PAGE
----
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J Cereb Blood Flow Metab. 1997 Feb;17(2):210-9.

Identification, characterization, and functional role of phosphodiesterase type IV in cerebral vessels: effects of selective phosphodiesterase inhibitors.

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  • 1Department of Cardiovascular Pharmacology, SmithKline Beecham Pharmaceutics, King of Prussia, Pennsylvania, USA.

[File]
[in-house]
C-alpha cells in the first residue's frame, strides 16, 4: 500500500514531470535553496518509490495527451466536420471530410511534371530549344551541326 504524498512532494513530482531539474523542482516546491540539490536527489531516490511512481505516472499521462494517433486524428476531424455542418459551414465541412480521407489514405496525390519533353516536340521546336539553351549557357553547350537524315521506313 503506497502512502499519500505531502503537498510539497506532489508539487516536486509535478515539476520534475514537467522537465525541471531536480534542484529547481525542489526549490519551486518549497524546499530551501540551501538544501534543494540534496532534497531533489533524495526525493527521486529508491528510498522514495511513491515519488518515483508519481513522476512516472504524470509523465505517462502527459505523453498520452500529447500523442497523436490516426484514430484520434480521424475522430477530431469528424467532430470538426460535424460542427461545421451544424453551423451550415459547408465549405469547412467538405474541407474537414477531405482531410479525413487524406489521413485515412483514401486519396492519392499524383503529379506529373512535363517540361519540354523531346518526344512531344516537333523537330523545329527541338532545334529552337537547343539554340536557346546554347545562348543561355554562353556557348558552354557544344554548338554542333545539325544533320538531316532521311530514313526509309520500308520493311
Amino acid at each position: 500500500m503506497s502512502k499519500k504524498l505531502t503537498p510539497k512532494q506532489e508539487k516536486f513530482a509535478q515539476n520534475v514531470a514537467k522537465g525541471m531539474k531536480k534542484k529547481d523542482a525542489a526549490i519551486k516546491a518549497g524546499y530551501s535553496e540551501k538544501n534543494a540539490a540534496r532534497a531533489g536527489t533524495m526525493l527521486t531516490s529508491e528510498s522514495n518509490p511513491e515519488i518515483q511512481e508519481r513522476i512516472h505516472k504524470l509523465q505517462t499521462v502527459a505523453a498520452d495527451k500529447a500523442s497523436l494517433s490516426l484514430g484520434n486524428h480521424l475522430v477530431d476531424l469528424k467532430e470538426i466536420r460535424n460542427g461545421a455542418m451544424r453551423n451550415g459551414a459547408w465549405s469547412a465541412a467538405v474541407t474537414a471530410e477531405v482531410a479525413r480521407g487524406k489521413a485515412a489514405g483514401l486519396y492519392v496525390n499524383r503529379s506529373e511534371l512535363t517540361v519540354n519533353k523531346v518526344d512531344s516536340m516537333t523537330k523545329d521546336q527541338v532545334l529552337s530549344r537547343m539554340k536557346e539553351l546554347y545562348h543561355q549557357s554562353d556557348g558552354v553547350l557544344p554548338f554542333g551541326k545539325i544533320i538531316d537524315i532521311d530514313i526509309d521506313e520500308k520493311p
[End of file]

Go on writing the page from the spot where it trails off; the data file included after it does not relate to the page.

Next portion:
The role of the phosphodiesterase type IV isozyme (PDE IV) in the regulation of cerebrovascular tone was investigated in the canine basilar artery in vitro and in vivo. The PDE isozymes extracted from the canine basilar artery were isolated by diethylaminoethanol (DEAE)-Sepharose affinity chromatography and identified based on sensitivity to isozyme-selective PDE inhibitors. [3H]cAMP hydrolysis was observed in one major and one minor peak of activity. The predominant peak was inhibited by the addition of cGMP (25%), siguazodan (26%), rolipram (39%), and the combination of siguazodan and rolipram (95%). Selective PDE IV inhibitors BRL 61063, rolipram, and denbufylline were equieffective inhibitors of [3H]-ccAMP hydrolysis mediated by PDE IV isolated from the canine basilar artery [concentrations producing 50% inhibition (IC50S) = 0.21 +/- 0.05 microM, 0.67 +/- 0.23 microM, and 0.73 +/- 0.16 microM, respectively]. In precontracted isolated ring segments of the canine basilar artery, selective PDE IV inhibitors produced potent and complete relaxation (IC50S < 150 nM). In contrast, zaprinast (a selective PDE V inhibitor) and siguazodan (a selective PDE III inhibitor) produced only weak relaxation of the basilar artery (IC50S = 4.5 microM and > 10 microM, respectively). Vasorelaxation produced by PDE IV inhibitors was not altered by removing the endothelium, 1-NAME, or adenosine receptor antagonism. In a canine model of acute cerebral vasospasm, all three selective PDE IV inhibitors reversed basilar artery spasm produced by autologous blood without altering mean arterial blood pressure. In contrast, prolonged treatment with BRL 61063 failed to alter the development of basilar spasm in the two hemorrhage canine models of chronic cerebral vasospasm. Denbufylline-induced relaxation in vitro was also significantly impaired in basilar arteries obtained from the model of chronic vasospasm. In conclusion, PDE IV appears to be the predominant isozyme regulating vascular tone mediated by cAMP hydrolysis in cerebral vessels. In addition, vasorelaxation modulated by PDE IV is compromised in chronic cerebral vasospasm associated with subarachnoid hemorrhage.

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